Neither players can claim victory if the king is captured because both of them are at fault. 7.4 (a) of the FIDE rules must be followed if such event occurs. That is, to reinstate the position before the irregularity occurred.
What Other Pieces Cannot Be Captured?
Pretty much every other piece can be captured in chess besides the king, so long as it is a legal capture. For example, if a knight wants to capture a pawn, but that same knight is helping to block a check from the opposing side, then that knight cannot leave from its square to go and capture the pawn as it is pinned.
Therefore, you cannot break a pin to go and capture another piece as it would be deemed illegal since the king would be exposed to being captured.
The white knight on f3 cannot capture black’s d4 pawn as the bishop is pinning the knight to the king
What If No One Notices The Illegal Move?
In some cases, a player may leave his king under attack or expose his king to an attack and neither of the players notices. He could also have castled when either his rook or king has already been moved before.
This could somewhat be problematic, as they may not notice until the end of the game. If the results have not been declared, the players would have to replay the game starting from the position where the illegal move was made.
There is a funny but interesting story where this phenomenon took place.
In April 1995, the 64-year-old former world title challenger Viktor Korchnoi was still quite a strong grandmaster. At 2635, he was ranked 25th on FIDE’s official international rating list. No one would have blamed him for retiring after his long and successful career, yet despite his age, he continued to travel around the world to play his favorite game.
Of the top 50 players in the world at that time, only three had played more rated games in the previous rating period. What else could he do? “Chess is my life,” as he titled his autobiography.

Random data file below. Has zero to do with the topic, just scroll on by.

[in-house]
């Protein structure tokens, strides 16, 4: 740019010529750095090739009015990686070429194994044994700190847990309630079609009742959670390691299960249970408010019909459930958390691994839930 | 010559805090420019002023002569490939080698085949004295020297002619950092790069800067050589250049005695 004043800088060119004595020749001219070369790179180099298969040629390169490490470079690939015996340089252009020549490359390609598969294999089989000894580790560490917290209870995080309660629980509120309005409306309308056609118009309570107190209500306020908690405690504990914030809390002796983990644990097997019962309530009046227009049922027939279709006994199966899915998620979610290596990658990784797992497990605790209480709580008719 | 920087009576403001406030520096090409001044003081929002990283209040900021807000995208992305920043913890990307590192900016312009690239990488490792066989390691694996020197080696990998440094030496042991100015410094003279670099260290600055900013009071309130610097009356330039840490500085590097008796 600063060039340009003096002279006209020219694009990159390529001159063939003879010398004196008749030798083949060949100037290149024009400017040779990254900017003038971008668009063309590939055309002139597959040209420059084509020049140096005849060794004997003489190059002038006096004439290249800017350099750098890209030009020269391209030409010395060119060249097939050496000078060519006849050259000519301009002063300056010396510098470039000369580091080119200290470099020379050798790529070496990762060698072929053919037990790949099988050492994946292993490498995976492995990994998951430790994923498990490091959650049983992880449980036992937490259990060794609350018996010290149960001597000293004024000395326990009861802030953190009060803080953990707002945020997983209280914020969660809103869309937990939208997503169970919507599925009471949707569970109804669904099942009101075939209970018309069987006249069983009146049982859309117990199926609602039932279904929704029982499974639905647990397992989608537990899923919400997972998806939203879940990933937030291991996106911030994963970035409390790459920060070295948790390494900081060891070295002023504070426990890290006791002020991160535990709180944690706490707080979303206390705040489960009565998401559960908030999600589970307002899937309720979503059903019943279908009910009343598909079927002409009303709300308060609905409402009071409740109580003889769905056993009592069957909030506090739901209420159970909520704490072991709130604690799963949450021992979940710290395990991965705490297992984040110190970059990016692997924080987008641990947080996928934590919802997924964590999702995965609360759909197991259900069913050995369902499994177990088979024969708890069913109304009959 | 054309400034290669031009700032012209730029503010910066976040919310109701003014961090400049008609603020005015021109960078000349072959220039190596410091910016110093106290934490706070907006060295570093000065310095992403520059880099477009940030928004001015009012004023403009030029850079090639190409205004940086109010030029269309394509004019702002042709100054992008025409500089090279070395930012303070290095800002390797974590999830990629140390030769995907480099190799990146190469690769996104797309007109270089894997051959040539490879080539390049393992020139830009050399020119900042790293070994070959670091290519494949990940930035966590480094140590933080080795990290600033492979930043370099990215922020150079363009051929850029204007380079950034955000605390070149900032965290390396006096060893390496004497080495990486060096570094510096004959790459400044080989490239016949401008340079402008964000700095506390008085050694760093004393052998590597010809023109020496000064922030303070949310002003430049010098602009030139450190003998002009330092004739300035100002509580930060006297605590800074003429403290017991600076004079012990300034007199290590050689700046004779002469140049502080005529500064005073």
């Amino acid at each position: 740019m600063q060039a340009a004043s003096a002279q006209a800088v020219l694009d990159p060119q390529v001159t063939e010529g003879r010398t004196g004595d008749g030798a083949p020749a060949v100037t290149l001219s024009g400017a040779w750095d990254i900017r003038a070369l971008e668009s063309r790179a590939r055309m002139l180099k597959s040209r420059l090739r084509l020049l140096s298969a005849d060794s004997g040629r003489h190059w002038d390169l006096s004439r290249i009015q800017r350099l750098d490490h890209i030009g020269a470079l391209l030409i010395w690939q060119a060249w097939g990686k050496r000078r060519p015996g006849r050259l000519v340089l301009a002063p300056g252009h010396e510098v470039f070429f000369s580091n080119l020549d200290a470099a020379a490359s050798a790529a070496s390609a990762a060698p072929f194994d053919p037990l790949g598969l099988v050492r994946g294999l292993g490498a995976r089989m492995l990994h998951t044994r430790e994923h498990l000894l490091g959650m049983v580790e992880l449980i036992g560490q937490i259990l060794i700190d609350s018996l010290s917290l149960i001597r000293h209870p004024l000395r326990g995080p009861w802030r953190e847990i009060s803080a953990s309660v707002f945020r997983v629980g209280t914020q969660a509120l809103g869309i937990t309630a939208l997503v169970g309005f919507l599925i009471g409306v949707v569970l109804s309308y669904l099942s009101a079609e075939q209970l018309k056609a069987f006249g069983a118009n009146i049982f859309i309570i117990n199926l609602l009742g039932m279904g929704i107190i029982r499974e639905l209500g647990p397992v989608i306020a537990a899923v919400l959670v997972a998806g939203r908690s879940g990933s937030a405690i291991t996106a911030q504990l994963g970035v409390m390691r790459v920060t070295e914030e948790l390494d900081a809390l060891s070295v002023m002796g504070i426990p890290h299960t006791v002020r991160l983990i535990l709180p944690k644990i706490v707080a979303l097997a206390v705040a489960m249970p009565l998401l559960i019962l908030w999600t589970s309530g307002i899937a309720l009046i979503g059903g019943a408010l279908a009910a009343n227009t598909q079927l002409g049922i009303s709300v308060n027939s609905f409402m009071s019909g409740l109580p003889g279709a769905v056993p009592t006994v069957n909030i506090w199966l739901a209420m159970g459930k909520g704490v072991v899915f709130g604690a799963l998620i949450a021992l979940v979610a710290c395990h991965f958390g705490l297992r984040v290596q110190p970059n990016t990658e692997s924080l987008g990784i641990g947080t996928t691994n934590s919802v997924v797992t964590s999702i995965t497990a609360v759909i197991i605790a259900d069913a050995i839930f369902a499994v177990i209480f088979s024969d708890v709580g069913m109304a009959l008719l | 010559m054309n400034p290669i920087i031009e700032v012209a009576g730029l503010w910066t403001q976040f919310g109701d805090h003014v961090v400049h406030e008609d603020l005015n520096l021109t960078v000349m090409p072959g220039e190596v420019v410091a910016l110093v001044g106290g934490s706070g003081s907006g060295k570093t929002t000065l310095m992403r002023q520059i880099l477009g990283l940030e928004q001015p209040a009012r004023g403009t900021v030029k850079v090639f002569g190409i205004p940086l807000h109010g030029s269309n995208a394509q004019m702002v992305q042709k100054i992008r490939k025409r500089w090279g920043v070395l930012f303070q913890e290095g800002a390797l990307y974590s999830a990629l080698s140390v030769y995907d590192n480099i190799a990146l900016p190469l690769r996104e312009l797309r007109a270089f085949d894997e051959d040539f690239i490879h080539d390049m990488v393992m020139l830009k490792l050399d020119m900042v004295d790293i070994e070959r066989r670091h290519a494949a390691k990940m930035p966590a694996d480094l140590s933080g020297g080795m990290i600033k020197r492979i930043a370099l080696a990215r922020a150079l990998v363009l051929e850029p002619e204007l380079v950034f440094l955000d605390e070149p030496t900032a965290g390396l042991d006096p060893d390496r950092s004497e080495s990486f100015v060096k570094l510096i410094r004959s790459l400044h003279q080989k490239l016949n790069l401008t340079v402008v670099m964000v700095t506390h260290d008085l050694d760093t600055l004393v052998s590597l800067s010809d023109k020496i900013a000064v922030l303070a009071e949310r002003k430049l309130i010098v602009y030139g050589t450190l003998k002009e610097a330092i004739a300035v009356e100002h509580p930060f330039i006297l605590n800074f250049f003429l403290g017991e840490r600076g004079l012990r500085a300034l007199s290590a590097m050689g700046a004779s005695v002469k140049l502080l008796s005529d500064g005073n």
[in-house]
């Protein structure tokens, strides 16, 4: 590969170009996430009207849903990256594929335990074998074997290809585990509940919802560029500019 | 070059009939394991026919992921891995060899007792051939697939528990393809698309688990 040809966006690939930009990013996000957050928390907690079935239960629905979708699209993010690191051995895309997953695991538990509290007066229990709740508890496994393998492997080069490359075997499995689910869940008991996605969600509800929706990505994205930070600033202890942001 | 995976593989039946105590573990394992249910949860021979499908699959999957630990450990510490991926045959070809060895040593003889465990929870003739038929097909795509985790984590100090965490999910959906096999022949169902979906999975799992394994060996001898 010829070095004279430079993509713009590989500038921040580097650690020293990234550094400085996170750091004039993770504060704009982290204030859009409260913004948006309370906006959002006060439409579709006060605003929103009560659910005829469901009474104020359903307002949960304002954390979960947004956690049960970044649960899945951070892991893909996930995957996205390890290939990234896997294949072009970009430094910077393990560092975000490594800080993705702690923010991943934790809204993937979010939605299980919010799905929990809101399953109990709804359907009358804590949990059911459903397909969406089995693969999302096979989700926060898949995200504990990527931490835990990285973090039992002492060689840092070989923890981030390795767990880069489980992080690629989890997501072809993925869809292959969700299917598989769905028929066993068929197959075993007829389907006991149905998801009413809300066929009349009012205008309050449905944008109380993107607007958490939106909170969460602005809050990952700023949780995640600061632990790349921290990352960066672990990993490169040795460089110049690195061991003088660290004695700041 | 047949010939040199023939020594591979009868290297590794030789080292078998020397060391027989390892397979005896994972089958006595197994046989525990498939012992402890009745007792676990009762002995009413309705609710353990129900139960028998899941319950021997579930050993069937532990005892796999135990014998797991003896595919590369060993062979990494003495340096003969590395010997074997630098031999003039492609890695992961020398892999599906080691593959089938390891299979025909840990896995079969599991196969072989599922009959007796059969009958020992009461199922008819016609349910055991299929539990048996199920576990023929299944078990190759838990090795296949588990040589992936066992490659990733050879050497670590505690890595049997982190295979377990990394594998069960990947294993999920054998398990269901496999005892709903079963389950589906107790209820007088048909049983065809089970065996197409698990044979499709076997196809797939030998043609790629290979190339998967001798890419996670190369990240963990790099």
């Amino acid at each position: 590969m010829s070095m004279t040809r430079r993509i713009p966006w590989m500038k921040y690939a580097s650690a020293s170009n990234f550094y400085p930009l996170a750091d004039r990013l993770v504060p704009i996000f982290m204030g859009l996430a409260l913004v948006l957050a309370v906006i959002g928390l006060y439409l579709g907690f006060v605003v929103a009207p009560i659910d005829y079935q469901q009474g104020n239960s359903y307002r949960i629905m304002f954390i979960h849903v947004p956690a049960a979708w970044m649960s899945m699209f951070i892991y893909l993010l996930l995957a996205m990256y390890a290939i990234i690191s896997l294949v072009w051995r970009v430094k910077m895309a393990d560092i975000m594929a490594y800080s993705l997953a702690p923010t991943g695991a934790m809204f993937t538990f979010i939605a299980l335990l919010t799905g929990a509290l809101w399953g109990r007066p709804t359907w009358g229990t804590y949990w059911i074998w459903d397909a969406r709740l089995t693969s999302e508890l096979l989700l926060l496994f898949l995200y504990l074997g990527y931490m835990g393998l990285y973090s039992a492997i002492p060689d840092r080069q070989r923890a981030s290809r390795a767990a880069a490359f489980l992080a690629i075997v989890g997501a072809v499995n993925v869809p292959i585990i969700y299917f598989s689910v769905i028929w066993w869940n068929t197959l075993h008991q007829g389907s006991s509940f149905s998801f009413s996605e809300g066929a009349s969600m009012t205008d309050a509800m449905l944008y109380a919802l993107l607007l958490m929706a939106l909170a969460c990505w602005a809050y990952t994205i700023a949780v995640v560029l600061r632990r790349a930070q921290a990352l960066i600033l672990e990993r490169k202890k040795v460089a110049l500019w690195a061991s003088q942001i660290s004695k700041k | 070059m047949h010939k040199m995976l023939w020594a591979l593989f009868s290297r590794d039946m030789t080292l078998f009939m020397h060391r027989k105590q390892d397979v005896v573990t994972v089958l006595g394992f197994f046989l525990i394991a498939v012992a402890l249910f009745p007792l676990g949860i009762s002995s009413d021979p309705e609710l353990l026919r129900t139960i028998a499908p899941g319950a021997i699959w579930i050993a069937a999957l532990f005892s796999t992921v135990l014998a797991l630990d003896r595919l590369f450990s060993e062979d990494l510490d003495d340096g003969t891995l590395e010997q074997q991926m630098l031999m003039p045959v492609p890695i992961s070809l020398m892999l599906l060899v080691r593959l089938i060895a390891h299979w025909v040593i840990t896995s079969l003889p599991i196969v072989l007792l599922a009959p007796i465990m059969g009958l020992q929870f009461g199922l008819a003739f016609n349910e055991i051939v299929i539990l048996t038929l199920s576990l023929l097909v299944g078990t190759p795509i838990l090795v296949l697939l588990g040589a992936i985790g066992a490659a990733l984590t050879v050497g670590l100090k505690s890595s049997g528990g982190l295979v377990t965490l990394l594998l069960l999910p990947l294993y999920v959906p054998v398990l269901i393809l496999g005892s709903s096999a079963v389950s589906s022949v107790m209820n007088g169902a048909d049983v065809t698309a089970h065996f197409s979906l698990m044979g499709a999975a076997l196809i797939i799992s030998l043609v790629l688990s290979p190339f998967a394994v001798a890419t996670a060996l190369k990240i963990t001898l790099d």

In the second round of a tournament in Slovenia, paired against the younger and lower-rated German GM Stefan Kindermann, he played the opening in his usual uncompromising style. Unfortunately, this time around, he got into serious trouble.
In the diagram position, White (Kindermann) has a very significant advantage. Black (Korchnoi) has moved his rook from h8 to g8 and back again, meaning he can no longer castle. Thus, his king is stranded dangerously in the center.
So Korchnoi bluffed. He calmly picked up his king and moved it from e8 to g8, signaling his intention to castle, then transferred his rook from h8 to f8.
If Kindermann didn’t notice, Korchnoi knew that this illegal move would result in a dramatic improvement in his prospects. (In fairness, it appears that Korchnoi himself may not have realized that he had violated the rules.)
Sure enough, it never even occurred to Kindermann that his great opponent could have made such an elementary mistake. Both players continued as if nothing had happened.
However, their clocks soon began to run out. By twenty moves later, the game had dissolved into an epic time scramble.
The players’ hands raced to make moves quickly enough; pieces were knocked over; and ultimately, no one could remember how the board was supposed to be arranged.
Following the rules, Kindermann and Korchnoi retraced their moves from the game notation to recover the position. It was then that they realized what had happened.
Normally, this would have resulted in the players having to replay the game starting from the position where the illegal move was made. This might very well have resulted in a victory for Kindermann. But after hours of intense battle, the German grandmaster was exhausted. He generously offered a draw instead.
With relief, Korchnoi accepted.
I hoped this article was able to explain why the king can’t be captured. In most cases, this occurs when the player leaves or put his king onto an endangered square.
If this should ever occur in your game, you now know not to take the king, but instead to summon the arbiter and state where your opponent made the illegal move. In blitz games, you can automatically claim victory, but in classical chess with longer time controls, your opponent may be granted up to 3 handicaps.